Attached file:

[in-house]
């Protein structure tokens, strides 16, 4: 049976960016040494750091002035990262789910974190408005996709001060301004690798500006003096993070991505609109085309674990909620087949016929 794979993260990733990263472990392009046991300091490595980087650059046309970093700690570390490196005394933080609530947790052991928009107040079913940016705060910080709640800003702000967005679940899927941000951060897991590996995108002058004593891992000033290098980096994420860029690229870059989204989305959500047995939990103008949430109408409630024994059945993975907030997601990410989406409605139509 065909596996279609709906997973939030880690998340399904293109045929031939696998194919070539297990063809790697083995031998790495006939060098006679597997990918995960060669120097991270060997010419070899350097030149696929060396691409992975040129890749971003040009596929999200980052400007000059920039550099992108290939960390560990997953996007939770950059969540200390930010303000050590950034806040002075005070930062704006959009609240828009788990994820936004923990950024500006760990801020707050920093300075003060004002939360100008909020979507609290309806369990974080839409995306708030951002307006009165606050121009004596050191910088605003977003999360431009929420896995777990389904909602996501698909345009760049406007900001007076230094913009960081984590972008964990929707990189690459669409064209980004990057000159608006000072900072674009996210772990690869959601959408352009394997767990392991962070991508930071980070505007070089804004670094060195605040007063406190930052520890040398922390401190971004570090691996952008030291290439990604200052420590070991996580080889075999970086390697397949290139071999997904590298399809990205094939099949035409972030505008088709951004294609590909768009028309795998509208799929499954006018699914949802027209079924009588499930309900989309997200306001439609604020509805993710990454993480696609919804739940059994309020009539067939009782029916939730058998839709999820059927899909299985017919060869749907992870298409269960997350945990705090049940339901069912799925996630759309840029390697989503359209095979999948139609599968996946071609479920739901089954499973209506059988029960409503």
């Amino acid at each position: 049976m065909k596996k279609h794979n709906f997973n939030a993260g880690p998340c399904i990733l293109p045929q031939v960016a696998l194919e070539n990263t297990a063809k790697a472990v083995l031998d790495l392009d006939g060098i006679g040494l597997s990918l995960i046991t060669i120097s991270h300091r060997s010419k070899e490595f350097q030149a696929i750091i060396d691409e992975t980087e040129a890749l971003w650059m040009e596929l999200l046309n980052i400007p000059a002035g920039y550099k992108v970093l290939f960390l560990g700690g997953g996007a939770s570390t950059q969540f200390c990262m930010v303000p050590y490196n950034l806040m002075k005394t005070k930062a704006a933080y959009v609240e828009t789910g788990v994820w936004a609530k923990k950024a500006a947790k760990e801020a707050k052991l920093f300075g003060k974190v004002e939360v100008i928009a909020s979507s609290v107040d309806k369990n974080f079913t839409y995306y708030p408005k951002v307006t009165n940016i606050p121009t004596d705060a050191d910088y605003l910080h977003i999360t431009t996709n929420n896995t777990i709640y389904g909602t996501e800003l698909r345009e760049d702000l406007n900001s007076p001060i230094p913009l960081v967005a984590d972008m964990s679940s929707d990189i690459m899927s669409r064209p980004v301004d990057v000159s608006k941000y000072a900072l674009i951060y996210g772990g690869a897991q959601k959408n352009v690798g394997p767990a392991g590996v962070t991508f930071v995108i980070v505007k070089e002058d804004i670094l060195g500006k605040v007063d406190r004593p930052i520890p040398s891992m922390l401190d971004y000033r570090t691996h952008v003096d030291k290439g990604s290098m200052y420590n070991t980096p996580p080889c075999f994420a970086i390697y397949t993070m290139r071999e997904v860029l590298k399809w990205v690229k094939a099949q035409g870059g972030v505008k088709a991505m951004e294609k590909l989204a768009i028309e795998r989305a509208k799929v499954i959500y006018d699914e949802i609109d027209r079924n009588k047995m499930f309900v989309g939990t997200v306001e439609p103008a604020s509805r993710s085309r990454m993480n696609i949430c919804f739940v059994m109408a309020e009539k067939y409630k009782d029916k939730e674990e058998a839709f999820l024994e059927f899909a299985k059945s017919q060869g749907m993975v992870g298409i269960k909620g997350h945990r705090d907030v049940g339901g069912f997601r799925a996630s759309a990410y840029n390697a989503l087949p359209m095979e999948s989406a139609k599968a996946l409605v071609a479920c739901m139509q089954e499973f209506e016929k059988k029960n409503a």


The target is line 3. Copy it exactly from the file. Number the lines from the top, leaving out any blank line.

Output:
């Amino acid at each position: 049976m065909k596996k279609h794979n709906f997973n939030a993260g880690p998340c399904i990733l293109p045929q031939v960016a696998l194919e070539n990263t297990a063809k790697a472990v083995l031998d790495l392009d006939g060098i006679g040494l597997s990918l995960i046991t060669i120097s991270h300091r060997s010419k070899e490595f350097q030149a696929i750091i060396d691409e992975t980087e040129a890749l971003w650059m040009e596929l999200l046309n980052i400007p000059a002035g920039y550099k992108v970093l290939f960390l560990g700690g997953g996007a939770s570390t950059q969540f200390c990262m930010v303000p050590y490196n950034l806040m002075k005394t005070k930062a704006a933080y959009v609240e828009t789910g788990v994820w936004a609530k923990k950024a500006a947790k760990e801020a707050k052991l920093f300075g003060k974190v004002e939360v100008i928009a909020s979507s609290v107040d309806k369990n974080f079913t839409y995306y708030p408005k951002v307006t009165n940016i606050p121009t004596d705060a050191d910088y605003l910080h977003i999360t431009t996709n929420n896995t777990i709640y389904g909602t996501e800003l698909r345009e760049d702000l406007n900001s007076p001060i230094p913009l960081v967005a984590d972008m964990s679940s929707d990189i690459m899927s669409r064209p980004v301004d990057v000159s608006k941000y000072a900072l674009i951060y996210g772990g690869a897991q959601k959408n352009v690798g394997p767990a392991g590996v962070t991508f930071v995108i980070v505007k070089e002058d804004i670094l060195g500006k605040v007063d406190r004593p930052i520890p040398s891992m922390l401190d971004y000033r570090t691996h952008v003096d030291k290439g990604s290098m200052y420590n070991t980096p996580p080889c075999f994420a970086i390697y397949t993070m290139r071999e997904v860029l590298k399809w990205v690229k094939a099949q035409g870059g972030v505008k088709a991505m951004e294609k590909l989204a768009i028309e795998r989305a509208k799929v499954i959500y006018d699914e949802i609109d027209r079924n009588k047995m499930f309900v989309g939990t997200v306001e439609p103008a604020s509805r993710s085309r990454m993480n696609i949430c919804f739940v059994m109408a309020e009539k067939y409630k009782d029916k939730e674990e058998a839709f999820l024994e059927f899909a299985k059945s017919q060869g749907m993975v992870g298409i269960k909620g997350h945990r705090d907030v049940g339901g069912f997601r799925a996630s759309a990410y840029n390697a989503l087949p359209m095979e999948s989406a139609k599968a996946l409605v071609a479920c739901m139509q089954e499973f209506e016929k059988k029960n409503a």